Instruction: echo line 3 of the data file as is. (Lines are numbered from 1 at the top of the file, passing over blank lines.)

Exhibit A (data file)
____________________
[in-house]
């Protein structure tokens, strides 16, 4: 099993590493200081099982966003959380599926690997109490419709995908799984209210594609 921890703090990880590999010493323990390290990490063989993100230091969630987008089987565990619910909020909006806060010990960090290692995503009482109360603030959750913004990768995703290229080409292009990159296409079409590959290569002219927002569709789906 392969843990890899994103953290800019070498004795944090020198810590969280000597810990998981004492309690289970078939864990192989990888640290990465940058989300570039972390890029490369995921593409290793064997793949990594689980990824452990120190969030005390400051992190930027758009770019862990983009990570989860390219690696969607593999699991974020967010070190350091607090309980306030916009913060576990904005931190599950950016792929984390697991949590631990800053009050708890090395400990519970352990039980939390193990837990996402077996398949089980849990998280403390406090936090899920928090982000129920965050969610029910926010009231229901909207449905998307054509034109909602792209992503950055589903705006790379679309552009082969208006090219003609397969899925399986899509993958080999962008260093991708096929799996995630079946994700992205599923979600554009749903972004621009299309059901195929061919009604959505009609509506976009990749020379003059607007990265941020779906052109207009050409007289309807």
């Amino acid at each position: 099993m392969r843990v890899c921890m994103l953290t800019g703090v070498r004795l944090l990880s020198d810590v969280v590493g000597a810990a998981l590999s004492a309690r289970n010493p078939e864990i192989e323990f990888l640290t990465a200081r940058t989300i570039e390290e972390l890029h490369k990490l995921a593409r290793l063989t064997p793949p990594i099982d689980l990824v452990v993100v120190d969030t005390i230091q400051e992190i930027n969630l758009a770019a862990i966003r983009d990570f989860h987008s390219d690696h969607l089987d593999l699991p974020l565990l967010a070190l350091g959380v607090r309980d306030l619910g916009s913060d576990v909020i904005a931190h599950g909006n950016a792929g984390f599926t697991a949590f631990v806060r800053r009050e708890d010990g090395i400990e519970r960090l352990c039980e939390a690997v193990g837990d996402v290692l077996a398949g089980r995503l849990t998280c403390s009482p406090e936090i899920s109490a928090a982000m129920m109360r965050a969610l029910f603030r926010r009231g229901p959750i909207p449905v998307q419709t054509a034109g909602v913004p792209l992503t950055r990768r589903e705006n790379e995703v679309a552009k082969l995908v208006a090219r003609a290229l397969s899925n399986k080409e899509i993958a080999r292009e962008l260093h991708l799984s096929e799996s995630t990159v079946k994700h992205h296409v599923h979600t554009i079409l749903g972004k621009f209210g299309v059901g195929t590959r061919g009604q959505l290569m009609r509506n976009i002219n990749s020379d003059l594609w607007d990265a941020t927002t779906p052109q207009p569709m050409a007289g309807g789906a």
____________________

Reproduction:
């Amino acid at each position: 099993m392969r843990v890899c921890m994103l953290t800019g703090v070498r004795l944090l990880s020198d810590v969280v590493g000597a810990a998981l590999s004492a309690r289970n010493p078939e864990i192989e323990f990888l640290t990465a200081r940058t989300i570039e390290e972390l890029h490369k990490l995921a593409r290793l063989t064997p793949p990594i099982d689980l990824v452990v993100v120190d969030t005390i230091q400051e992190i930027n969630l758009a770019a862990i966003r983009d990570f989860h987008s390219d690696h969607l089987d593999l699991p974020l565990l967010a070190l350091g959380v607090r309980d306030l619910g916009s913060d576990v909020i904005a931190h599950g909006n950016a792929g984390f599926t697991a949590f631990v806060r800053r009050e708890d010990g090395i400990e519970r960090l352990c039980e939390a690997v193990g837990d996402v290692l077996a398949g089980r995503l849990t998280c403390s009482p406090e936090i899920s109490a928090a982000m129920m109360r965050a969610l029910f603030r926010r009231g229901p959750i909207p449905v998307q419709t054509a034109g909602v913004p792209l992503t950055r990768r589903e705006n790379e995703v679309a552009k082969l995908v208006a090219r003609a290229l397969s899925n399986k080409e899509i993958a080999r292009e962008l260093h991708l799984s096929e799996s995630t990159v079946k994700h992205h296409v599923h979600t554009i079409l749903g972004k621009f209210g299309v059901g195929t590959r061919g009604q959505l290569m009609r509506n976009i002219n990749s020379d003059l594609w607007d990265a941020t927002t779906p052109q207009p569709m050409a007289g309807g789906a």